So let’s put it all together. Assuming the PC’s win a majority government, the NDP comes in a strong (and, for this province, record-breaking) second, and the Liberals continue to disintegrate, what can we learn from this election?
Yet why is it that as rural Newfoundland’s economy continues to disintegrate…the party most associated with ‘change’ – the NDP – appears to be making their greatest headway in the St. John’s region instead?
One of the big questions is hinted at by Locke’s article. The Liberals were on to something with their focus on rural Newfoundland. Yet why is it that as rural Newfoundland’s economy continues to disintegrate, with continued massive unemployment and labour turmoil, the party most associated with ‘change’ – the NDP – appears to be making their greatest headway in the St. John’s region instead? Why is the region that is suffering the most – the rural community base – apparently poised to return MHA’s from the two parties which have implemented the various policies that have resulted in this state of affairs?
I think part of the answer is evident from the PC’s line on why the NDP are doing so well. This past week the PCs have made a strong point of saying publicly that the reason for NDP success is not because the NDP are organized or coherent, but because the Liberals are going through a [temporary] period of disorganization and incoherency. In other words, they’re trying to downplay the long-term viability of the NDP in this province…and they sound almost frightened in the way they’re going about it.
And they’re doing it for a reason. The fact that the region which is benefiting the most from the new oil wealth – the Avalon – appears poised to deliver strong support to the NDP, is a warning sign about a public opinion which may already be undergoing a seismic shift. People in St. John’s are clearly not content with how the ‘oil wealth’ has been shared – with the rise in rental and housing costs, the lack of significant improvements to social programs (besides post-secondary education), and the general long-term vision of the government. If, at what appears to be our time of greatest plenty, urban voters on the Avalon are turning away from the government which brought us to this point, then there is some significant dissatisfaction with that government.
Rural Newfoundland is slow to rise to the call of change, but once aroused, it is an inexorable force…
And what of rural Newfoundland and Labrador? The mistake many pundits make is in conceptualizing this election as a one-off event. History doesn’t happen in 4-year increments. If you ask me, nobody should be permitted to practice journalism without a strong training in history; otherwise you succumb too easily to the immediacy and the excitement of the present, without taking that step back to consider how this present moment fits in with larger (and ongoing) historical patterns. Rural Newfoundland has always been slow to change. This conservatism is one of its strengths: one of the reasons our culture is as strong as it is. But the inherent conservatism of our culture is not grounded in ideology or politics, but rather in the pragmatic strength and determination which has enabled us to survive against so many hardships and difficulties. Rural Newfoundland is slow to rise to the call of change, but once aroused, it is an inexorable force which can – and has – accomplished things that were previously undreamt of: this very place is a testament to that. The Fishermen’s Protective Union (FPU) was an unheard of idea when William Coaker began organizing shortly after the turn of the last century, but in the space of about six years he built it – idealistic goals and all – from literally nothing into a political party capable of holding the balance of power in the Newfoundland legislature, one of the few and most powerful labour parties in North American history. If the FPU hadn’t made the fatal decision to support conscription during World War I (a decision angrily opposed by much of outport Newfoundland) they might even have formed a future government. The Confederation debate provides another example of how rural Newfoundland, once roused, is capable of committing Newfoundland and Labrador to extraordinary and unexpected political turns.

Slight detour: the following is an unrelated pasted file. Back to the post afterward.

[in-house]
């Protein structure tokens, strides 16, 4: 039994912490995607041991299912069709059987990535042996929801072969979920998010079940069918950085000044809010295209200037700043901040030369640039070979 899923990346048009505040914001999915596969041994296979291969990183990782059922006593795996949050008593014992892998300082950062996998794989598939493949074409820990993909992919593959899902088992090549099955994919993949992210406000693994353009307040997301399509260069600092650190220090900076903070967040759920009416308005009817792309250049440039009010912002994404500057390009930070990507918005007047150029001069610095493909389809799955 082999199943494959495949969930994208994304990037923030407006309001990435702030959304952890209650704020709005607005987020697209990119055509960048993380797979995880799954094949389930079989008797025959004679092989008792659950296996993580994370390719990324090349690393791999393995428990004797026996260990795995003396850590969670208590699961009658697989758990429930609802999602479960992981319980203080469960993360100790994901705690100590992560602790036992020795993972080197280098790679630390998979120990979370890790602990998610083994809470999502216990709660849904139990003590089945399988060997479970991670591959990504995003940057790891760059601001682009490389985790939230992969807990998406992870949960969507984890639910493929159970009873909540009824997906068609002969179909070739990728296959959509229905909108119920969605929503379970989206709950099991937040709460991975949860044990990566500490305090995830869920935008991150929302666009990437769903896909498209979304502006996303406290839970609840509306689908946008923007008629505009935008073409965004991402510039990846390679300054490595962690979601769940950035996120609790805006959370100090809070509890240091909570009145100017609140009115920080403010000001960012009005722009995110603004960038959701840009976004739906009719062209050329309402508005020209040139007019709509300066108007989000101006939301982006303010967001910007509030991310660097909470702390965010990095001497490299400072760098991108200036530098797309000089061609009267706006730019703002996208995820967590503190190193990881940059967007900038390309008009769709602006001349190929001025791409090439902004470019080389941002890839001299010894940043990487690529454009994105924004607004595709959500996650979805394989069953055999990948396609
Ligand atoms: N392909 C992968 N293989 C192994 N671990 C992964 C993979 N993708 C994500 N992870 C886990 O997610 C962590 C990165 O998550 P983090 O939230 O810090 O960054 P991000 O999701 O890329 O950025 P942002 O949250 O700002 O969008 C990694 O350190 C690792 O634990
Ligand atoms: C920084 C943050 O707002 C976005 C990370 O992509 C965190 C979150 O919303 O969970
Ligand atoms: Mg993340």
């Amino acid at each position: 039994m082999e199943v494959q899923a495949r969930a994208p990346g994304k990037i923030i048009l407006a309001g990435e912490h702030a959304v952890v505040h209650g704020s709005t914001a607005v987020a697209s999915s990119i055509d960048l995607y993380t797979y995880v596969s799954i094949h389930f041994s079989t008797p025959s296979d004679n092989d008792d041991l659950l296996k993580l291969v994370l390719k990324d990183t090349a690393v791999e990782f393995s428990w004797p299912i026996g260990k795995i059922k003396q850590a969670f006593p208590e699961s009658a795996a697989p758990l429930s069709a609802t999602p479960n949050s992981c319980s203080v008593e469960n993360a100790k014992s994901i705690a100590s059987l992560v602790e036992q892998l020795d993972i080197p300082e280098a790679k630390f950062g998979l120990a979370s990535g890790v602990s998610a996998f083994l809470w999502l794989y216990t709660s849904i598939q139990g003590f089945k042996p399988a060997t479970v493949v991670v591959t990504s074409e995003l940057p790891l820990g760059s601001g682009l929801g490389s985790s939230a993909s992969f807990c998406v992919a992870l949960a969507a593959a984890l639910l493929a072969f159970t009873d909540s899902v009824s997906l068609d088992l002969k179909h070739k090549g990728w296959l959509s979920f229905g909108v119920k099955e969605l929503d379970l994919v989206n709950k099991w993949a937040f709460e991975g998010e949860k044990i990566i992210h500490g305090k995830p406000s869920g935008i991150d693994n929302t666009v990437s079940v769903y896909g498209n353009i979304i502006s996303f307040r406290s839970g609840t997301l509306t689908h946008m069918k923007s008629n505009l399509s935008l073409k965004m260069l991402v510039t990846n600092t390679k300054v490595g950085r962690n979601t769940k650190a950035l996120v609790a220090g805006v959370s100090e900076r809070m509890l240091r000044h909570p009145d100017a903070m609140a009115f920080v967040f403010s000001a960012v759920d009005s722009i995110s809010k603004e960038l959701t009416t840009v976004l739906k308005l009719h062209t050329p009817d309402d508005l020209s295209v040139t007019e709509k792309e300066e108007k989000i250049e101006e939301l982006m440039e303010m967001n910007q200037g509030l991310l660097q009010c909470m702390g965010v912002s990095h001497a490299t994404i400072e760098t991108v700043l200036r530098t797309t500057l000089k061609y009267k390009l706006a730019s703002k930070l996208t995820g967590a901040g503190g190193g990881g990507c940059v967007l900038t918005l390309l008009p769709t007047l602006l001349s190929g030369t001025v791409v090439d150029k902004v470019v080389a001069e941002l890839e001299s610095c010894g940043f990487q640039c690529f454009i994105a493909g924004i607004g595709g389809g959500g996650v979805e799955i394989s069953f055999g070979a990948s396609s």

The strong performance of NDP candidates in rural Newfoundland might not be a futile gesture, as Newfoundland Political Junkie suggests. It just might chronicle a rural Newfoundland which is beginning to rouse itself toward a political rebirth as radical as these previous ones. Most of the Liberal candidates who are doing well are ones who, by the looks of it, might almost seem more comfortable as NDP candidates if they hadn’t felt compelled to run for a more traditional party; and after the NDP’s remarkable performance this election maybe other parties’ candidates will reconsider their options next election. The story of the election IS the NDP surge, and if the NDP is smart, it will approach this experience not as a single election, but as the first of a one-two punch to mobilize a sea change in political attitudes in Newfoundland and Labrador. This election may be surprising: next election could be shocking.